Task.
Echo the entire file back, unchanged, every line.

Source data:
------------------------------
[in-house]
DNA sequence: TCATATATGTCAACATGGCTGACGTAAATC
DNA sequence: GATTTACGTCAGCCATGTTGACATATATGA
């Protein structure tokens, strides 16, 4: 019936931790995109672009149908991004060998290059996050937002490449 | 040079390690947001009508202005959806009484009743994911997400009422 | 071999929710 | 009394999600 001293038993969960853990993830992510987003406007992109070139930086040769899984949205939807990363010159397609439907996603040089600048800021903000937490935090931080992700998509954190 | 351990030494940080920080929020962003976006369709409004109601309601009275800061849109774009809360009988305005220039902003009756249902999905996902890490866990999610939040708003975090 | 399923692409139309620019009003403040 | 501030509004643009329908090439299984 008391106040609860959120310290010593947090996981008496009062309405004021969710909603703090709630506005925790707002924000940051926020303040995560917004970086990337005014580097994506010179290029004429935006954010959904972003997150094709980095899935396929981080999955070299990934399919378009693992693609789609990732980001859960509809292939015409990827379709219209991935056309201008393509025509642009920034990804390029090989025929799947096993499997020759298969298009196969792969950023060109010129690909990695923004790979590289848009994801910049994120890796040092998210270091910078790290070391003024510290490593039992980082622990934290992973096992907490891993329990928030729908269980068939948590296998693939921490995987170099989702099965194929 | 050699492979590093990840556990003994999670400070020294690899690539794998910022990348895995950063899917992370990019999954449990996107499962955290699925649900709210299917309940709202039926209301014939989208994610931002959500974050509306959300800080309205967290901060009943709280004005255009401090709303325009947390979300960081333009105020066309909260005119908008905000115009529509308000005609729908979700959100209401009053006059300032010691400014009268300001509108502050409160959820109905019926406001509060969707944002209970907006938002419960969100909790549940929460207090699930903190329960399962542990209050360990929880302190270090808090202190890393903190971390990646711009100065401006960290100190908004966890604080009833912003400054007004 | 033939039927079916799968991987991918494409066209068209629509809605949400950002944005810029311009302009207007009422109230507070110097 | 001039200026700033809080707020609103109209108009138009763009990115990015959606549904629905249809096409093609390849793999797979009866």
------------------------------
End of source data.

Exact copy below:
[in-house]
DNA sequence: TCATATATGTCAACATGGCTGACGTAAATC
DNA sequence: GATTTACGTCAGCCATGTTGACATATATGA
């Protein structure tokens, strides 16, 4: 019936931790995109672009149908991004060998290059996050937002490449 | 040079390690947001009508202005959806009484009743994911997400009422 | 071999929710 | 009394999600 001293038993969960853990993830992510987003406007992109070139930086040769899984949205939807990363010159397609439907996603040089600048800021903000937490935090931080992700998509954190 | 351990030494940080920080929020962003976006369709409004109601309601009275800061849109774009809360009988305005220039902003009756249902999905996902890490866990999610939040708003975090 | 399923692409139309620019009003403040 | 501030509004643009329908090439299984 008391106040609860959120310290010593947090996981008496009062309405004021969710909603703090709630506005925790707002924000940051926020303040995560917004970086990337005014580097994506010179290029004429935006954010959904972003997150094709980095899935396929981080999955070299990934399919378009693992693609789609990732980001859960509809292939015409990827379709219209991935056309201008393509025509642009920034990804390029090989025929799947096993499997020759298969298009196969792969950023060109010129690909990695923004790979590289848009994801910049994120890796040092998210270091910078790290070391003024510290490593039992980082622990934290992973096992907490891993329990928030729908269980068939948590296998693939921490995987170099989702099965194929 | 050699492979590093990840556990003994999670400070020294690899690539794998910022990348895995950063899917992370990019999954449990996107499962955290699925649900709210299917309940709202039926209301014939989208994610931002959500974050509306959300800080309205967290901060009943709280004005255009401090709303325009947390979300960081333009105020066309909260005119908008905000115009529509308000005609729908979700959100209401009053006059300032010691400014009268300001509108502050409160959820109905019926406001509060969707944002209970907006938002419960969100909790549940929460207090699930903190329960399962542990209050360990929880302190270090808090202190890393903190971390990646711009100065401006960290100190908004966890604080009833912003400054007004 | 033939039927079916799968991987991918494409066209068209629509809605949400950002944005810029311009302009207007009422109230507070110097 | 001039200026700033809080707020609103109209108009138009763009990115990015959606549904629905249809096409093609390849793999797979009866």